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Charted: China’s growing appetite for American turkey

Reuters/Mike Segar
Rising demand.
Published This article is more than 2 years old.

Today (Nov.26), families and friends across the US will be gorging on turkey. But by some accounts, a growing number of diners in China did too. Over the past decade, China has increased the amount of frozen whole turkeys it imports from the US:

In 2003, the country imported just $69,000 worth of frozen US turkeys; by 2014, that figure had risen to $954,000. Both are pretty small numbers, to be sure, even including other bits of chopped turkey, chilled bits, or turkey offal, China imported a total of just $50 million of turkey products from the US last year, compared with about $250 million in chicken goods. But the demand for whole, frozen turkeys has been on a bumpy but upward trajectory, and it has plenty more room to rise yet.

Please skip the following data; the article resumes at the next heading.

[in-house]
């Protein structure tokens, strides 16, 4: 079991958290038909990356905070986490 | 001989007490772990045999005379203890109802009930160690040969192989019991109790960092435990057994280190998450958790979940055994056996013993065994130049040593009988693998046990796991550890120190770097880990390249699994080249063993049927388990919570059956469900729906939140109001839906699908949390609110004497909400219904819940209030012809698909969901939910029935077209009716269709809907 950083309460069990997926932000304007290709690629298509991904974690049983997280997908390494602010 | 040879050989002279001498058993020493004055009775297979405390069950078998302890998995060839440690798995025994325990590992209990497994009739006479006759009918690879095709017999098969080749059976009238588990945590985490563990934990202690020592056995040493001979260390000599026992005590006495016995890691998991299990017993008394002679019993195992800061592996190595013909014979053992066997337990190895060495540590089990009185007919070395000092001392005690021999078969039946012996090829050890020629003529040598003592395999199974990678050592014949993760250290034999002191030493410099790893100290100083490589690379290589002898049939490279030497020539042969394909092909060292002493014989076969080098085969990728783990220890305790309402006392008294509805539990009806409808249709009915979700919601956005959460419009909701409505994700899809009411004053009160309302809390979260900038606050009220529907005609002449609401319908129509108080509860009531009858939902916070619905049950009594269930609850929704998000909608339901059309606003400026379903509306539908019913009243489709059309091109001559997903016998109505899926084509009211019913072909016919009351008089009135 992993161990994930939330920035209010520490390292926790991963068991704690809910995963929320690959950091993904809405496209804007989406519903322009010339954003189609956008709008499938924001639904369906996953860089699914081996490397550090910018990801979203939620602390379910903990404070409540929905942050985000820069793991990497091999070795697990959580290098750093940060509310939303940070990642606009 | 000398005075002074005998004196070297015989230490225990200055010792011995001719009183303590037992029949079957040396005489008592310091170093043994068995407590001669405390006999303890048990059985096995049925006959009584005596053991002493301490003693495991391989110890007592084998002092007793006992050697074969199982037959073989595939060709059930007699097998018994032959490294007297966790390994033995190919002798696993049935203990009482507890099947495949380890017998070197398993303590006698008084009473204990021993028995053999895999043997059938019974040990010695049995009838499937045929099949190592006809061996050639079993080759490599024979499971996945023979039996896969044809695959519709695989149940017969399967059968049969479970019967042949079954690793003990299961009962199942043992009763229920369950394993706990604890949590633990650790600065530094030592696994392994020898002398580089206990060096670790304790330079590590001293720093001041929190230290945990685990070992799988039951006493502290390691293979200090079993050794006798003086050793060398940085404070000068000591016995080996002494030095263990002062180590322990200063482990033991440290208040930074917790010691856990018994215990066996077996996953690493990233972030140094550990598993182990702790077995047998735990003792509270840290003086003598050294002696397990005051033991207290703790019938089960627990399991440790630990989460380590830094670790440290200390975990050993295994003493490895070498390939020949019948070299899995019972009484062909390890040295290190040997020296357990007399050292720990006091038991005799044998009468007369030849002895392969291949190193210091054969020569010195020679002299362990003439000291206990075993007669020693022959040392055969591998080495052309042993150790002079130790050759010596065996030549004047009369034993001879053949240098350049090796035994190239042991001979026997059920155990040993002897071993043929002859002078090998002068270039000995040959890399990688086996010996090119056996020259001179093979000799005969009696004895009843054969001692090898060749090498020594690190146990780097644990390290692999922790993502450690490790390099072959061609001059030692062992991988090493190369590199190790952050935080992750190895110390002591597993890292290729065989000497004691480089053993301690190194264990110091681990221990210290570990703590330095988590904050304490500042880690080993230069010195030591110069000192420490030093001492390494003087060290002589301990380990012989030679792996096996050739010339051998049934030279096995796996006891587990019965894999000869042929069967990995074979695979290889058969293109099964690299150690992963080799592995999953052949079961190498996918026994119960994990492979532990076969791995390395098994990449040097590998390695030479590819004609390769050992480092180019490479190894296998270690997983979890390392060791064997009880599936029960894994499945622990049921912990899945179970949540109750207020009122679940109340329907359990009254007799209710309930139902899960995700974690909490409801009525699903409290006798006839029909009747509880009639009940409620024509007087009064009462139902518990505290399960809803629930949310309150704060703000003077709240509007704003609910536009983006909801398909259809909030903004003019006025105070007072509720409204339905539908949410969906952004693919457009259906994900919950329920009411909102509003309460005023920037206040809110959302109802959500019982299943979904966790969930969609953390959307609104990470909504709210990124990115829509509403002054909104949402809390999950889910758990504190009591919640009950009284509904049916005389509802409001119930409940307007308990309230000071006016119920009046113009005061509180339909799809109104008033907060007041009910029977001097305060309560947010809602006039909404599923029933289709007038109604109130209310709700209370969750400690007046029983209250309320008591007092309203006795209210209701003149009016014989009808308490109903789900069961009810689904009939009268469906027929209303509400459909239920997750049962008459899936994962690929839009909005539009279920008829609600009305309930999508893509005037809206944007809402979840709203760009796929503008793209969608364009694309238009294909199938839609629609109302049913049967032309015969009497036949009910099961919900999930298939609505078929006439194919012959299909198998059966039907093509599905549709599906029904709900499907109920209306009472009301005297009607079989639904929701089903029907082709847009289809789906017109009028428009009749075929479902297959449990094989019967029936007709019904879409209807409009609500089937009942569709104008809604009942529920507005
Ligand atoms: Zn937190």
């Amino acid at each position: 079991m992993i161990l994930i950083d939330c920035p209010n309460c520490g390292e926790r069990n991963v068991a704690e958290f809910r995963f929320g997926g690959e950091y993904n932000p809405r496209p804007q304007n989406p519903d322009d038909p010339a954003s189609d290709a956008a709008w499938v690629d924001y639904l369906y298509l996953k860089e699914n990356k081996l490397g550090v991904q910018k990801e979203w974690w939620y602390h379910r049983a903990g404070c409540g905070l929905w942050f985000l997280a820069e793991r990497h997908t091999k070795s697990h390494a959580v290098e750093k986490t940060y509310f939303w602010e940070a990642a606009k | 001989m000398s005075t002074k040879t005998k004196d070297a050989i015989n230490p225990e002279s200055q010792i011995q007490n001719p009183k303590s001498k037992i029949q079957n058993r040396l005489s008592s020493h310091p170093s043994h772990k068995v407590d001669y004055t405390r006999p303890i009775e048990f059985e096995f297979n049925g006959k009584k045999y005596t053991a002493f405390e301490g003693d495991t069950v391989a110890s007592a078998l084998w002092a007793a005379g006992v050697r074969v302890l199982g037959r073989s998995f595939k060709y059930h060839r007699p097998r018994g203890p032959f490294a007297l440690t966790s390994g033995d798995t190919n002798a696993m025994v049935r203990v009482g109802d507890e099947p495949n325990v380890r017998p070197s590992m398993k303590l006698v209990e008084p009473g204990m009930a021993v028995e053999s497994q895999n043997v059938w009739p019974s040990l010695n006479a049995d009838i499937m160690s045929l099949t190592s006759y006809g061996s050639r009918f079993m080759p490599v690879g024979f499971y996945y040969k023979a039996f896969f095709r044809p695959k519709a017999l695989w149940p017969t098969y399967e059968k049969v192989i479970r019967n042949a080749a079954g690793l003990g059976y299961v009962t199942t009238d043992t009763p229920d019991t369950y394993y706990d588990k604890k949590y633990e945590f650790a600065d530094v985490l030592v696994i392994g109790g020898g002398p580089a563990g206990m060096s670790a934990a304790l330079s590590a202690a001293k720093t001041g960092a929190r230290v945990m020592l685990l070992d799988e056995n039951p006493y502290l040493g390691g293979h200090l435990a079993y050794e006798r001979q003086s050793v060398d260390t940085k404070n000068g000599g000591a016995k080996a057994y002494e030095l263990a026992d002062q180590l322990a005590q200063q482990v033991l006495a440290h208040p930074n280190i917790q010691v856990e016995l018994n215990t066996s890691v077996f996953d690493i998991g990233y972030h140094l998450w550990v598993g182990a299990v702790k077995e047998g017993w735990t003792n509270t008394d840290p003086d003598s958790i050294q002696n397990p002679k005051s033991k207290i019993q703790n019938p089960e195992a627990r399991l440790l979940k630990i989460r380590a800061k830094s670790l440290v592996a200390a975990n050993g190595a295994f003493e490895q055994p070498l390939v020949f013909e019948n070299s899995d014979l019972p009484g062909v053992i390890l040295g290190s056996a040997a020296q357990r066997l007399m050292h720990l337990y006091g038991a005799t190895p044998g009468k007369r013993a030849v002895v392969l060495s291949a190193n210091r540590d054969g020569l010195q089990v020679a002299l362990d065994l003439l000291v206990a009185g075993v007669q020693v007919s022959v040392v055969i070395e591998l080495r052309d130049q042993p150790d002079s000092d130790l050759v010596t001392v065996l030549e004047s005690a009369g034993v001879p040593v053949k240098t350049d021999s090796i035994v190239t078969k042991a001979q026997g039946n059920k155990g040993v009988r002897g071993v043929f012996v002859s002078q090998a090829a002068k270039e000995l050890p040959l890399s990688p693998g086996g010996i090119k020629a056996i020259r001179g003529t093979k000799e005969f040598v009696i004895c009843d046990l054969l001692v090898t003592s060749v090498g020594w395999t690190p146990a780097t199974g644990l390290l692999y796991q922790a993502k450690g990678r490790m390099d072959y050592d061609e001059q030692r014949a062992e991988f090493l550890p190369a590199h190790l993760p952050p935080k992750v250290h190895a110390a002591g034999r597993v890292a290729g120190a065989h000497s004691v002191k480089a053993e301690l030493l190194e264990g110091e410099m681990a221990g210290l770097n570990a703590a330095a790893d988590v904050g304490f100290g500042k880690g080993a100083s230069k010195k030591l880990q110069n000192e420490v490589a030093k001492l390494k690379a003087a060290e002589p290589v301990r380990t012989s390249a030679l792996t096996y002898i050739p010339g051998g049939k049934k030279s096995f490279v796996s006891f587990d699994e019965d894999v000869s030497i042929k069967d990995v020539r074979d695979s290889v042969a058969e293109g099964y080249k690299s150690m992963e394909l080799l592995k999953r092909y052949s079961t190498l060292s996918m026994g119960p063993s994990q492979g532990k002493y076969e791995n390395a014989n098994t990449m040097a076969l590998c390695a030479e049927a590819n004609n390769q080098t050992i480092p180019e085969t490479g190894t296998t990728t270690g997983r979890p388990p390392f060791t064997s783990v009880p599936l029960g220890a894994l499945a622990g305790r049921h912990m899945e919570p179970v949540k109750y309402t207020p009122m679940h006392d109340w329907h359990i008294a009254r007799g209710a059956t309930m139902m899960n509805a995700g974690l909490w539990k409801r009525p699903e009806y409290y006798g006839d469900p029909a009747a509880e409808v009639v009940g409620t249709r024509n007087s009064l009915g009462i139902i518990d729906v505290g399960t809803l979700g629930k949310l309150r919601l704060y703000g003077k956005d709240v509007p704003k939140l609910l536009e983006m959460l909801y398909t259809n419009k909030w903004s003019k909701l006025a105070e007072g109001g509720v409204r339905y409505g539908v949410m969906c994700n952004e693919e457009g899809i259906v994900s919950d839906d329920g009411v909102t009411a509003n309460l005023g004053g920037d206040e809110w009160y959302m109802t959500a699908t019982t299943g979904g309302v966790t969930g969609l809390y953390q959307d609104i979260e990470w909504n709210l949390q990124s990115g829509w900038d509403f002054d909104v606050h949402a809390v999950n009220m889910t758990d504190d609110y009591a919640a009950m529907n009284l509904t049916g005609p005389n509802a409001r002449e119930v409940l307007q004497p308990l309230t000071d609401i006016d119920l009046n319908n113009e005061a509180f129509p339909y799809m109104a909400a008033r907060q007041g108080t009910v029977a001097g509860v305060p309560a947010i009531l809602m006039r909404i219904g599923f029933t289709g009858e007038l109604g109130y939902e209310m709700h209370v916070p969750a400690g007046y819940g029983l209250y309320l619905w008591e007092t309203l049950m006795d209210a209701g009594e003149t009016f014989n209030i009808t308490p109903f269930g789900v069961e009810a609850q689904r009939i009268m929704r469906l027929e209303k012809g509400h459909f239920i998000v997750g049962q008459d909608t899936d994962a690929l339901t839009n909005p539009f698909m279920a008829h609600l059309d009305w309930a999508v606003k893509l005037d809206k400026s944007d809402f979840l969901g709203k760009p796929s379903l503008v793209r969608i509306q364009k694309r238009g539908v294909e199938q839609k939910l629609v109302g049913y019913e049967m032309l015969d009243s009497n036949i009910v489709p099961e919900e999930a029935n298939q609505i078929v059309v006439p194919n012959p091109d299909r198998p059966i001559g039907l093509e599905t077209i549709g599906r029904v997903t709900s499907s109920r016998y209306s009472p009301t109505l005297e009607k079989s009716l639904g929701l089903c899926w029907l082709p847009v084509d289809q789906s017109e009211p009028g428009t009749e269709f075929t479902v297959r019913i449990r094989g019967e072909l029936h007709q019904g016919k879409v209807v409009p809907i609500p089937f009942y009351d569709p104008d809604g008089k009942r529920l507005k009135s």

What’s interesting about the demand is that turkey is almost never seen on menus across China. And the bird is famous for its blandness even among stereotypically bland-loving Western palates, which leaves one wondering what’s behind the meat’s recent rise in popularity.

A closer look at Chinese imports suggests demand for the bird spikes in the autumn and winter quarters, and that spike has become more pronounced in recent years:

It might be that Thanksgiving, the most American of holidays, is finding a new audience in China. But this reporter at least has seen no evidence of that so far, unless you count the bars that use the holiday (often translated as “Turkey Festival”) as a chance to drum up business.

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